Remember, it’s in the miner’s best interests to deploy cryptomining as part of a botnet – a large network of computers around the world. More computers = more mining. That was certainly the case for the Smominru crypto botnet, which exploited more than a half-million servers across Russia, India, Taiwan and other countries. Cybersecurity researchers at Proofpoint estimated that the operation netted as much as $3.6 million for the attackers.

 

How to protect your business

So, how do you stop your systems from being bogged down by the malware? Here are some relatively simply preventative measures, which you should already be doing:

  • Antimalware solutions: Be sure to invest in business-grade endpoint antimalware protection, which can prevent most attacks from occurring, whether they originate via email or web.
  • Patch your systems: Patching and updating your O/S, software and firmware will fix known vulnerabilities that could be exploited by cryptojacking attackers.
  • Train employees: Conduct ongoing cybersecurity training that explains to employees the risks of malware infections and how to properly use email and web to prevent an attack. Emphasize steps for identifying suspicious emails and handling messages from unknown senders.
  • Block ads: Additional ad-blocking tools, if not already included in your antimalware solution, can help to reduce the risk of cryptojacking attacks through infected online ads.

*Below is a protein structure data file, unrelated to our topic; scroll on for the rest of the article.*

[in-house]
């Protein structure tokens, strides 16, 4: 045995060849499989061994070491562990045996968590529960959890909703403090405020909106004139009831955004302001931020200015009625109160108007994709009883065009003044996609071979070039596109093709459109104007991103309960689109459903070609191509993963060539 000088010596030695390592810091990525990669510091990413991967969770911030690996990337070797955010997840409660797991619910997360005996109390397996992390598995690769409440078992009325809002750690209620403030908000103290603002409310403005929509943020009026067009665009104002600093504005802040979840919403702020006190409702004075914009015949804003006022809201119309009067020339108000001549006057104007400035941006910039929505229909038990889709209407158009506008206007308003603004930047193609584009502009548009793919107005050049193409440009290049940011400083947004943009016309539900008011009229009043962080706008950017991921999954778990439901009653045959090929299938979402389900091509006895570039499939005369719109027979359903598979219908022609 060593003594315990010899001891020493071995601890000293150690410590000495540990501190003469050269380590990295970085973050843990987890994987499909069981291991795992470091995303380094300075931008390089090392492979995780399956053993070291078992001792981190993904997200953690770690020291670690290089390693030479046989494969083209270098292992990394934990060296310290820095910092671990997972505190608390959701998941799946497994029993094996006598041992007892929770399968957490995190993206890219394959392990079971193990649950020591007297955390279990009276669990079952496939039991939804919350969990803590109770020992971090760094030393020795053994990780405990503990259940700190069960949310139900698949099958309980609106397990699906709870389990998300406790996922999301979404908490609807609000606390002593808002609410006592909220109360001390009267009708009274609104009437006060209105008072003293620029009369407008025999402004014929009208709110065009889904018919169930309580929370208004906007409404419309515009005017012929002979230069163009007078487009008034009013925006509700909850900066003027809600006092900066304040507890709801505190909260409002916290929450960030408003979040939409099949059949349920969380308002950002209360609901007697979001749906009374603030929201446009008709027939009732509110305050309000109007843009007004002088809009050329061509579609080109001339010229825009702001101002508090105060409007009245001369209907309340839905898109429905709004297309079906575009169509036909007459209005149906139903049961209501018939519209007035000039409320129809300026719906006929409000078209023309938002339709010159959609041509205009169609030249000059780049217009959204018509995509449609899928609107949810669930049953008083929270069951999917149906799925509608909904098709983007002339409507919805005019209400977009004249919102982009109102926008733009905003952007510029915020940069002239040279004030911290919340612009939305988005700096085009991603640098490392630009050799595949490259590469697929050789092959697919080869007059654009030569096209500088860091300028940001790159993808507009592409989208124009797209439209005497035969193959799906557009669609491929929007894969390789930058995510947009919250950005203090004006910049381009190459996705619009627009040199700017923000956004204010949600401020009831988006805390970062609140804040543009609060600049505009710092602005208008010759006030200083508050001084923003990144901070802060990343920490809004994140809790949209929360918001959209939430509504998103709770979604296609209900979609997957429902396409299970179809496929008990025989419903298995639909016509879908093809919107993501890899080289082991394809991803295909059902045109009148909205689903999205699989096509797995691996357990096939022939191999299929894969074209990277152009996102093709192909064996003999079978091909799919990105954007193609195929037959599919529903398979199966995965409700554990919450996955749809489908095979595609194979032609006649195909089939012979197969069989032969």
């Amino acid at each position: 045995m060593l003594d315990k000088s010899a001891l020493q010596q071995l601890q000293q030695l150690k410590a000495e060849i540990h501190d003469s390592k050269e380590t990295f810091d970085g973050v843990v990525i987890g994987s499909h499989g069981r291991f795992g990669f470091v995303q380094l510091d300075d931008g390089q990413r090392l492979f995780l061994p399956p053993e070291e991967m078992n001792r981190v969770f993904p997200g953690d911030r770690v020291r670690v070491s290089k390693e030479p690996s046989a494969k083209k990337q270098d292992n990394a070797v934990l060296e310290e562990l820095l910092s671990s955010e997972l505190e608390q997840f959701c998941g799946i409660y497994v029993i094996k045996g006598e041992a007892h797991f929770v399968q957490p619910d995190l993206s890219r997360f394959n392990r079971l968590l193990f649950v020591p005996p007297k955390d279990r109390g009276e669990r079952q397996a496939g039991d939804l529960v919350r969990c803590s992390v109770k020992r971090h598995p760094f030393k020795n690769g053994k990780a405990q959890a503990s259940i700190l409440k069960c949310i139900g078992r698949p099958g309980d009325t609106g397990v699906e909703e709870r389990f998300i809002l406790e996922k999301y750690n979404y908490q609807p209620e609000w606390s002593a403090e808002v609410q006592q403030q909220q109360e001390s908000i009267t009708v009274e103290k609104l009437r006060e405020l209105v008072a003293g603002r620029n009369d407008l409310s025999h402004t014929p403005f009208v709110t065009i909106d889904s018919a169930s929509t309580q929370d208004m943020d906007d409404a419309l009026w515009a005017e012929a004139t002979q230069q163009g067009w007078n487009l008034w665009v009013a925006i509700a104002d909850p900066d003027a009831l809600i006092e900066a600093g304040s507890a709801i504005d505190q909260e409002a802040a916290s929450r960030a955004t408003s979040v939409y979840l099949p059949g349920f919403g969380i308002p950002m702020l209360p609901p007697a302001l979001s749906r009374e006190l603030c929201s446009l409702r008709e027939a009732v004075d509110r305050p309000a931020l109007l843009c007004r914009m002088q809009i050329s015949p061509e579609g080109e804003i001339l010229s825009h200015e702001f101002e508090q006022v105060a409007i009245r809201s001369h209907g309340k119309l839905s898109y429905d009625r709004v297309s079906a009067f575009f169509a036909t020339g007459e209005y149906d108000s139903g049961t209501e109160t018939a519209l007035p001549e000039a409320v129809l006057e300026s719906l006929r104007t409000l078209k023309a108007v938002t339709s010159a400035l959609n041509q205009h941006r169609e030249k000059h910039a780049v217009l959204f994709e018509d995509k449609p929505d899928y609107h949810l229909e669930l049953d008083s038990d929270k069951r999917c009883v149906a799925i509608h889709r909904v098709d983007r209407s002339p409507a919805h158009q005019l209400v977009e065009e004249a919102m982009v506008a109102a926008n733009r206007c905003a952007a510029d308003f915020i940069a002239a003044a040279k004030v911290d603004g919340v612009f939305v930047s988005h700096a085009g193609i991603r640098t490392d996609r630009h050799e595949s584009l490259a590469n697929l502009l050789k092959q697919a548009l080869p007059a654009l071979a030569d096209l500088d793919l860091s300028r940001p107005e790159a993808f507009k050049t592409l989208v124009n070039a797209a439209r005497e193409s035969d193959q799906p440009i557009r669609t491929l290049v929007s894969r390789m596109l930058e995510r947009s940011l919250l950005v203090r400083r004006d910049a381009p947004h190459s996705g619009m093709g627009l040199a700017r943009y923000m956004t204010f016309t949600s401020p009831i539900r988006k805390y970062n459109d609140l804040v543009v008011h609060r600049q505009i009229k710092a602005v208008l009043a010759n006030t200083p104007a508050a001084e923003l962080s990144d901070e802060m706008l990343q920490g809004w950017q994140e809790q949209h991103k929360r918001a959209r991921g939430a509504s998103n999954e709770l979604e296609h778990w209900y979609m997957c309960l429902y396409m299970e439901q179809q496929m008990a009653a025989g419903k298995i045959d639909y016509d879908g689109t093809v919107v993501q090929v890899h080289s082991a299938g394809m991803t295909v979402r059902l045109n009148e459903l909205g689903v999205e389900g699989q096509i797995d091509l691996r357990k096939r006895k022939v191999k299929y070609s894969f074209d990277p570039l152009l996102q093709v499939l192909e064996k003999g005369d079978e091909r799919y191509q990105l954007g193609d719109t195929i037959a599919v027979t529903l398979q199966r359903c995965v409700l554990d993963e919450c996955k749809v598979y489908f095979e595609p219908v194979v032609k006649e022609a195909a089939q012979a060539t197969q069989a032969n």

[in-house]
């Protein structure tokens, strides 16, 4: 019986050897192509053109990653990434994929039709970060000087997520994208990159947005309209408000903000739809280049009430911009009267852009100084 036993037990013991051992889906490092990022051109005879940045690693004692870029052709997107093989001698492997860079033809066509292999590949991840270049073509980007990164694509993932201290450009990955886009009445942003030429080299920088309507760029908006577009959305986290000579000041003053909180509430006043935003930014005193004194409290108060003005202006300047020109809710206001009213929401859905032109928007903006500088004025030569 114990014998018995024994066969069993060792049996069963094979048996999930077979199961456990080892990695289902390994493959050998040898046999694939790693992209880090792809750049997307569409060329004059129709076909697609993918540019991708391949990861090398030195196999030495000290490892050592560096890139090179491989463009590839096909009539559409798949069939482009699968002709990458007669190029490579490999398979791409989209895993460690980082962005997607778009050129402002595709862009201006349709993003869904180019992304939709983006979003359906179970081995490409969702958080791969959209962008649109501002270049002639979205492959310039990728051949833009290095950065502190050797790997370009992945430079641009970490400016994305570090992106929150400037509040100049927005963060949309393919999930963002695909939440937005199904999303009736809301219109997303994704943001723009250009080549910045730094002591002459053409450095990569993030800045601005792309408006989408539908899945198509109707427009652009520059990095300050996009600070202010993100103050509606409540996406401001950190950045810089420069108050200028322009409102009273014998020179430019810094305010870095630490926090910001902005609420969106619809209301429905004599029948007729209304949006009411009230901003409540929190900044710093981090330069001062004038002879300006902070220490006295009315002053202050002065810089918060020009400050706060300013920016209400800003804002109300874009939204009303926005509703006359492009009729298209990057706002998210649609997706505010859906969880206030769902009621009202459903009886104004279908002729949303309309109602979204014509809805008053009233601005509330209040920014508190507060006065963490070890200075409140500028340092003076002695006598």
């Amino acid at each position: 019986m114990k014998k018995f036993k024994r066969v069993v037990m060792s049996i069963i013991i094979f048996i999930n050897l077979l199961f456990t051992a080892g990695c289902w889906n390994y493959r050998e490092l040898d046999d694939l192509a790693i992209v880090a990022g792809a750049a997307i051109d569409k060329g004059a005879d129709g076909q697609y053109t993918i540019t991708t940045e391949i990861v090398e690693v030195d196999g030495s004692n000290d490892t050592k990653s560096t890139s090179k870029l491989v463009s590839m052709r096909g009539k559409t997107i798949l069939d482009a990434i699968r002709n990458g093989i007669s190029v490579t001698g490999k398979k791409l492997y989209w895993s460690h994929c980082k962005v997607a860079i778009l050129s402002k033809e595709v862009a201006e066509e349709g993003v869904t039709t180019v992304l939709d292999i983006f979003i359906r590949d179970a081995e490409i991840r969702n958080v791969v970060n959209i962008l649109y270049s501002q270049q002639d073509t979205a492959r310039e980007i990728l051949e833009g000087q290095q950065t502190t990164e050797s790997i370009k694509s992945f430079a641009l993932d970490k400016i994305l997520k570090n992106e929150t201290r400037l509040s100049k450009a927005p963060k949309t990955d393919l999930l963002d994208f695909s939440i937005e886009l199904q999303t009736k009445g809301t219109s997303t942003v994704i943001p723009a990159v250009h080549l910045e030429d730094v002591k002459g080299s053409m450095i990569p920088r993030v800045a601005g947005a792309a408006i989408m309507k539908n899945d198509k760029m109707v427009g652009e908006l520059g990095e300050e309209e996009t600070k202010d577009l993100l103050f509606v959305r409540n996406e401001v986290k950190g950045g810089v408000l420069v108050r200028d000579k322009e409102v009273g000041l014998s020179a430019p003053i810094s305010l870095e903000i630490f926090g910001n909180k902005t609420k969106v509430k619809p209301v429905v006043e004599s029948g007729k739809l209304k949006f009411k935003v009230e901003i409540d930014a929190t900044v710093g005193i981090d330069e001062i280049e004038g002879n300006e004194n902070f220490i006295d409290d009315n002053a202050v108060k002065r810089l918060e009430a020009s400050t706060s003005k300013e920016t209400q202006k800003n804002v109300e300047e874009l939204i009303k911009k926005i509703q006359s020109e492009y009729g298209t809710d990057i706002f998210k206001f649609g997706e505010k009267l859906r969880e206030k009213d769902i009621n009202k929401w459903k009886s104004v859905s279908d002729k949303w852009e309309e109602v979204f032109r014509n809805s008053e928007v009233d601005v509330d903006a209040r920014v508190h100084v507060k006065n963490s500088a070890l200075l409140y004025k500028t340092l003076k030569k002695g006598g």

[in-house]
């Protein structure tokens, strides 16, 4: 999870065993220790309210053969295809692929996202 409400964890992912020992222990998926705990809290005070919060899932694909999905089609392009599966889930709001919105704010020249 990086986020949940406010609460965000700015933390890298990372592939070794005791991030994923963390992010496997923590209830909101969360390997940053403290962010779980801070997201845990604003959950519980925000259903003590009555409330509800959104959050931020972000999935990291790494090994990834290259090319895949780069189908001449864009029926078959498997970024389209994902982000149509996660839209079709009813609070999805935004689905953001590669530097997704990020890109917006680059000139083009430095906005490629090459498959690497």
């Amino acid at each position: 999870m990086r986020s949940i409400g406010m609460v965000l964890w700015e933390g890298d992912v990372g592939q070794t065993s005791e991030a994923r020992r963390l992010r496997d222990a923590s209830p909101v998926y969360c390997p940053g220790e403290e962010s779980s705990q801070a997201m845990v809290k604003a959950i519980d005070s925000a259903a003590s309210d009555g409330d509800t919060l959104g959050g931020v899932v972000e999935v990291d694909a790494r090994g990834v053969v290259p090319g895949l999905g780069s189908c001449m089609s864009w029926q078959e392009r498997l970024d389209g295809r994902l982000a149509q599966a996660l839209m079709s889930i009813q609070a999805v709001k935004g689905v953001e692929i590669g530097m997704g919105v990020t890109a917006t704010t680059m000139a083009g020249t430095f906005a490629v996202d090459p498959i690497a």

• Back up data: Instabilities caused by cryptojacking malware can lead to data loss, especially if applications are constantly crashing. Make sure you’re backing up files regularly with a dependable data backup system.

 

Not just a nuisance

Cryptojacking may be merely a “nuisance” for end users, but the reality is that it poses a threat to your business like any other malware does. By bogging down your systems, it’s hurting your company’s productivity, system stability and your bottom line.

The rate of these infections will likely continue to rise as hackers move away from other, less lucrative forms of attack. Taking the right precautions now will greatly reduce the risk of your organization being infected.

 

Upgrade your data protection today

Business continuity solutions from Datto can minimize the risk of data loss and downtime after a cybersecurity disaster. Request a free demo today or contact the BC/DR experts at Invenio IT by calling (646) 395-1170 or emailing [email protected].

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Tracy Rock is the Director of Marketing at Invenio IT. Tracy is responsible for all media-related initiatives as well as external communications—including, branding, public relations, promotions, advertising and social media. She is one busy lady and we are lucky to have her!